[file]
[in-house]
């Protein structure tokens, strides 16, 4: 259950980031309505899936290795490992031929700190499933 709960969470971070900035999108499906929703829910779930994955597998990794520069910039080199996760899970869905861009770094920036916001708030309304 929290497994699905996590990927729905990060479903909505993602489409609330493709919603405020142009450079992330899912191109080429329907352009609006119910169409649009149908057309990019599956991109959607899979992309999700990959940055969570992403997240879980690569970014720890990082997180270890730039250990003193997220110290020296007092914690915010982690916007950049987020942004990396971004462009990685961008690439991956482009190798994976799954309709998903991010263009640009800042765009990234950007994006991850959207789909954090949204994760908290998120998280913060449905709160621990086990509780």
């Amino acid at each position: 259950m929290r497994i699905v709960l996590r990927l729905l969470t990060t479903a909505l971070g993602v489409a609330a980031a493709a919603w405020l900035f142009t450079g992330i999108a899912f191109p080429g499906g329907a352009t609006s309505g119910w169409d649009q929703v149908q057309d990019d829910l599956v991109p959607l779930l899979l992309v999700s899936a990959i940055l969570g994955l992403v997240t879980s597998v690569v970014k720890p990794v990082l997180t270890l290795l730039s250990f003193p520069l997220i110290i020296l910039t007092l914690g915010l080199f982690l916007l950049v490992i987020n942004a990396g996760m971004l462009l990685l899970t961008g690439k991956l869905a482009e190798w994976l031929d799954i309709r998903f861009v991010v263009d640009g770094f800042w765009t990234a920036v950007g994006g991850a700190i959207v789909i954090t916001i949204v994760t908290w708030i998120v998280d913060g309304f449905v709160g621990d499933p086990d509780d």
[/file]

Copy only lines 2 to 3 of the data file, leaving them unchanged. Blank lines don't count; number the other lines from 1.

């Protein structure tokens, strides 16, 4: 259950980031309505899936290795490992031929700190499933 709960969470971070900035999108499906929703829910779930994955597998990794520069910039080199996760899970869905861009770094920036916001708030309304 929290497994699905996590990927729905990060479903909505993602489409609330493709919603405020142009450079992330899912191109080429329907352009609006119910169409649009149908057309990019599956991109959607899979992309999700990959940055969570992403997240879980690569970014720890990082997180270890730039250990003193997220110290020296007092914690915010982690916007950049987020942004990396971004462009990685961008690439991956482009190798994976799954309709998903991010263009640009800042765009990234950007994006991850959207789909954090949204994760908290998120998280913060449905709160621990086990509780």
């Amino acid at each position: 259950m929290r497994i699905v709960l996590r990927l729905l969470t990060t479903a909505l971070g993602v489409a609330a980031a493709a919603w405020l900035f142009t450079g992330i999108a899912f191109p080429g499906g329907a352009t609006s309505g119910w169409d649009q929703v149908q057309d990019d829910l599956v991109p959607l779930l899979l992309v999700s899936a990959i940055l969570g994955l992403v997240t879980s597998v690569v970014k720890p990794v990082l997180t270890l290795l730039s250990f003193p520069l997220i110290i020296l910039t007092l914690g915010l080199f982690l916007l950049v490992i987020n942004a990396g996760m971004l462009l990685l899970t961008g690439k991956l869905a482009e190798w994976l031929d799954i309709r998903f861009v991010v263009d640009g770094f800042w765009t990234a920036v950007g994006g991850a700190i959207v789909i954090t916001i949204v994760t908290w708030i998120v998280d913060g309304f449905v709160g621990d499933p086990d509780d």